It will consume time to explore the exact reasons behind the present mess.
New Delhi: The newly constituted board of the beleaguered IL&FS under the chairmanship of Uday Kotak may meet this week again to chalk out the future course of action to resolve the current financial crisis, according to a source.
Following a marathon first board meeting held last Thursday, it is learnt that the members will meet this week again to propose how the crisis can be resolved at the debt ridden Infrastructure Leasing & Financial Services (IL&FS) group. To take stock of the current situation, the new board members held their first meeting last week, which was followed by a management as well as a lawyers' presentation.
"What the IL&FS group proposes to do is still to be decided and hopefully the board will meet this week again (to decide the future course of action)," the source said.
It will consume time to explore the exact reasons behind the present mess that has led to a series of loan defaults by various IL&FS group companies, he added. IL&FS group is credited with building India's longest 9.2 kilometres Chenani-Nashri tunnel in Jammu & Kashmir which was thrown open for public in April 2017.
The infra lending and engineering conglomerate major currently sits on a debt burden of nearly Rs 91,000 crore and has been downgraded to junk status by rating agencies following the default. Of this, Rs 57,000 crore are bank loans alone, most of which are from state-owned lenders.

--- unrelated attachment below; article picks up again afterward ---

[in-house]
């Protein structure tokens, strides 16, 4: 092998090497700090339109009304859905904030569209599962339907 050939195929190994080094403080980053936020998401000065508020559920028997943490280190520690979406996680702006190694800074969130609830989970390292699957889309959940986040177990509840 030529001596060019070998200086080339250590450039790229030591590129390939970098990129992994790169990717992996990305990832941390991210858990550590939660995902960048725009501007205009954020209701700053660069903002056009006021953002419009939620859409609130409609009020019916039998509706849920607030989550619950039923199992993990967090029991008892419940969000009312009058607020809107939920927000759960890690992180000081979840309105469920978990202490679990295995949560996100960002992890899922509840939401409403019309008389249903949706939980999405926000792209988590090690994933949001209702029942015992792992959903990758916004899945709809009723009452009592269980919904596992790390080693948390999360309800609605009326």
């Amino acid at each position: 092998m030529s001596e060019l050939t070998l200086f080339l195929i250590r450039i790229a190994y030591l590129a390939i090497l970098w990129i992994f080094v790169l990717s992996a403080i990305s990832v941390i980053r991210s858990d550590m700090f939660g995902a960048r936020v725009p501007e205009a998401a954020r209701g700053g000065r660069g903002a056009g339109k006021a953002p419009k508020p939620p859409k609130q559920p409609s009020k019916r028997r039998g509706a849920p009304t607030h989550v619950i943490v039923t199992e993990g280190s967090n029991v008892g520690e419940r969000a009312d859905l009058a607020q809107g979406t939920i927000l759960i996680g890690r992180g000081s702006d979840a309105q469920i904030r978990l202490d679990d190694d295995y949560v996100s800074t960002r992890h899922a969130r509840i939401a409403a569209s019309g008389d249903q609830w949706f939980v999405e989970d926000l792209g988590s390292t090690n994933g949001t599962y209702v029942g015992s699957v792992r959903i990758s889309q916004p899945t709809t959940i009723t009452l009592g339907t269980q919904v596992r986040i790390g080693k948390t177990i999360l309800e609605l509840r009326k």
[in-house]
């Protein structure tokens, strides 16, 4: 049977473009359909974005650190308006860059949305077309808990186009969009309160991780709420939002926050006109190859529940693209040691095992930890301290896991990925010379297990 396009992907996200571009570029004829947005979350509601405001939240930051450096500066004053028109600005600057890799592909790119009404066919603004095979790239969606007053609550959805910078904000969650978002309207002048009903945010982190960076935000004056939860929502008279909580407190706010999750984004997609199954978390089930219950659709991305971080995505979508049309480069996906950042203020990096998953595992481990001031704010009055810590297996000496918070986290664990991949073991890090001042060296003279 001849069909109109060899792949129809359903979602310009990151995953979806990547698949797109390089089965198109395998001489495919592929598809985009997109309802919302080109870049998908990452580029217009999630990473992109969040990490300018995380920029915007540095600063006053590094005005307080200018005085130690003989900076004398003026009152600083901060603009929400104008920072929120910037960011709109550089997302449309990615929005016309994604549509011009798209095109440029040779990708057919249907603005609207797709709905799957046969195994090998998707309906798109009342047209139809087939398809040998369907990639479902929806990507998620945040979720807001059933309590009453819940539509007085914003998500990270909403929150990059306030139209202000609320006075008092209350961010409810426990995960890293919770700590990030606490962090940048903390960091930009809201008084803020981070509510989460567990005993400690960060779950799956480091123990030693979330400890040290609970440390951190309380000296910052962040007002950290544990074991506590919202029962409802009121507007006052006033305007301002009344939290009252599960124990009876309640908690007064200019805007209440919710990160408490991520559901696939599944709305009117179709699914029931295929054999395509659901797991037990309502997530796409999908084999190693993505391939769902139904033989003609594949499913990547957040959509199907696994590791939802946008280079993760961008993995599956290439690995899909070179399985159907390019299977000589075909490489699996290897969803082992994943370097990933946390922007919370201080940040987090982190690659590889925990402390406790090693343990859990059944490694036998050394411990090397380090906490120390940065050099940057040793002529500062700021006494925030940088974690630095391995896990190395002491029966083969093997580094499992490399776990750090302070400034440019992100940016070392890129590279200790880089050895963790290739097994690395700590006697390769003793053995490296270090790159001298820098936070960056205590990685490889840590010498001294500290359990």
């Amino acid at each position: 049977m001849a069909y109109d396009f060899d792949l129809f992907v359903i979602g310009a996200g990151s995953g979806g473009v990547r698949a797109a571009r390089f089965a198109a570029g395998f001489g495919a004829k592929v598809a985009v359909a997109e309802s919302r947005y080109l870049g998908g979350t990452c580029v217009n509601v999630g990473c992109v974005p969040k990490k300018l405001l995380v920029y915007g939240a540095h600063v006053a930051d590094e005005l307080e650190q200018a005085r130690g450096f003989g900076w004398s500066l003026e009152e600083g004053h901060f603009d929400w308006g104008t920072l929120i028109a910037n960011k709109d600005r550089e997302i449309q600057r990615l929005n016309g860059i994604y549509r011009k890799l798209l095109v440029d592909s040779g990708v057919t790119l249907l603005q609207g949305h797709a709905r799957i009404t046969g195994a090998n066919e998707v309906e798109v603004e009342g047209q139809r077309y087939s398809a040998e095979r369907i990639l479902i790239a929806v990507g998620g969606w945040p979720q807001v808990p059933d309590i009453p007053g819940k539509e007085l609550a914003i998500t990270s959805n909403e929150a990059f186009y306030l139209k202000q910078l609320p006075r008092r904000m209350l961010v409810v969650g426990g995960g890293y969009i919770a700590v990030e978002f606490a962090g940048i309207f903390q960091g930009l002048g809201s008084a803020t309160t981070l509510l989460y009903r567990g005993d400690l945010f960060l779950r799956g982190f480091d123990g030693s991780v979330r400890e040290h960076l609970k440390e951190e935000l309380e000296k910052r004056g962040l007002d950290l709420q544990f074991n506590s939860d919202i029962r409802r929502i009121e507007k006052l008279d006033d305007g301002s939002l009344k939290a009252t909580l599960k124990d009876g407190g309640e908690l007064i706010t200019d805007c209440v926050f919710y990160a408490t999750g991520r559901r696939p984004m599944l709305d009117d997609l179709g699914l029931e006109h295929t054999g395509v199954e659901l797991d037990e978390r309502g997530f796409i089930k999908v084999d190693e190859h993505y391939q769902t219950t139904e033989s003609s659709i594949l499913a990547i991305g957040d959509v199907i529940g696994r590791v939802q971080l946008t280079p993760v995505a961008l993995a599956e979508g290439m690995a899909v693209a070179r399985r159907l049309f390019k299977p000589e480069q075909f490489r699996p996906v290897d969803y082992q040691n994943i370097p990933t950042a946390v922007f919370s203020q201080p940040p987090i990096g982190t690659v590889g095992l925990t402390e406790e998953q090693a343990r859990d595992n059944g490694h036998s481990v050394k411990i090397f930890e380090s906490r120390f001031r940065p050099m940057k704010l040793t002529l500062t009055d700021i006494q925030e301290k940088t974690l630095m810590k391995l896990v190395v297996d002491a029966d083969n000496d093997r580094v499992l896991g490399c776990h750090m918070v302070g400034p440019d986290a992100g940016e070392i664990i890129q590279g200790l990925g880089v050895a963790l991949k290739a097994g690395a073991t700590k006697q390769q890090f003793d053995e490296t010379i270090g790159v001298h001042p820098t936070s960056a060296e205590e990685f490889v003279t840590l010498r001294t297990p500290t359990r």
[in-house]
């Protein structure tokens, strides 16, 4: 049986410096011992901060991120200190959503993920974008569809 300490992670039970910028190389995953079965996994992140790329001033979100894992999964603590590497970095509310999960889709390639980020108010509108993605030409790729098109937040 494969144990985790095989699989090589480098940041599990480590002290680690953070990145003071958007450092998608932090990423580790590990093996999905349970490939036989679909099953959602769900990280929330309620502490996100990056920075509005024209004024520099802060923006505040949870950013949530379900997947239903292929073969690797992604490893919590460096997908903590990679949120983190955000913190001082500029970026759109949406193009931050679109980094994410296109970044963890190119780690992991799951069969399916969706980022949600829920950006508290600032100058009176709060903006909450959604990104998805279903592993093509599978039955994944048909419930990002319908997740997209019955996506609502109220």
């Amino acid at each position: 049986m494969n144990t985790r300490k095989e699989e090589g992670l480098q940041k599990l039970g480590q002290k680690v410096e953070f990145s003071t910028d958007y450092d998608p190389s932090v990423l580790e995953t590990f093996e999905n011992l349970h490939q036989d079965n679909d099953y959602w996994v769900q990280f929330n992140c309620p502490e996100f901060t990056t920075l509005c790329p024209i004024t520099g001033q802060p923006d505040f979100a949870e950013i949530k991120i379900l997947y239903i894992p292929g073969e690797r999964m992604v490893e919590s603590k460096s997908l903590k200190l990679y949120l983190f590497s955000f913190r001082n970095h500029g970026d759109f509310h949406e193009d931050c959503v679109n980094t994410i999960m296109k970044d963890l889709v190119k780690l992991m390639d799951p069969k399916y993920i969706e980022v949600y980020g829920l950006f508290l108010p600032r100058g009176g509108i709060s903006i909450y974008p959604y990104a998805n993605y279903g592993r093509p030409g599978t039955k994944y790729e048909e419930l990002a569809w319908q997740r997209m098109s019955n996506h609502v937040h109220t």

A spate of debt defaults started emanating from its various group companies from September, followed by resignations of its Managing Director & Chief Executive Officer Ramesh C Bawa as well as several independent board members. On October 1, government superseded the board of IL&FS and appointed a six-member board with Kotak as the non-executive chairman.
After the maiden board meeting held on October 4, Kotak briefed the media suggesting the IL&FS crisis appears more complex than it looks like as there were as many as 348 subsidiaries of the group, much larger than what was told earlier.
"We undertook an initial assessment of the ground reality and the way forward. We'll meet frequently to implement the directions of NCLT and to prepare a roadmap and turnaround," Kotak, who heads private sector lender Kotak Mahindra Bank, had said. The company was earlier claiming that it had around 150 subsidiaries, including around 50 overseas.
The other members on the IL&FS board are former Executive Vice Chairman of Tech Mahindra Vineet Nayyar, former Sebi Chairman G N Bajpai, ICICI Bank Non-Executive Chairperson G C Chaturvedi, and IAS officer Malini Shankar, and retired bureaucrat Nand Kishore. State-owned insurer LIC is the largest shareholder with a fourth of the equity in IL&FS, and Orix Corporation of Japan owns 23.5 per cent.
Other shareholders include Abu Dhabi Investment Authority with 12.5 per cent stake, IL&FS Employees Welfare Trust with 12 per cent, HDFC with 9.02 per cent, Central Bank of India with 7.67 per cent and State Bank of India (SBI) with 6.42 per cent at the March-end 2018. Both the LIC and SBI Chairmen have stated that they will look at every opportunity to resolve the IL&FS crisis and won't let it fall.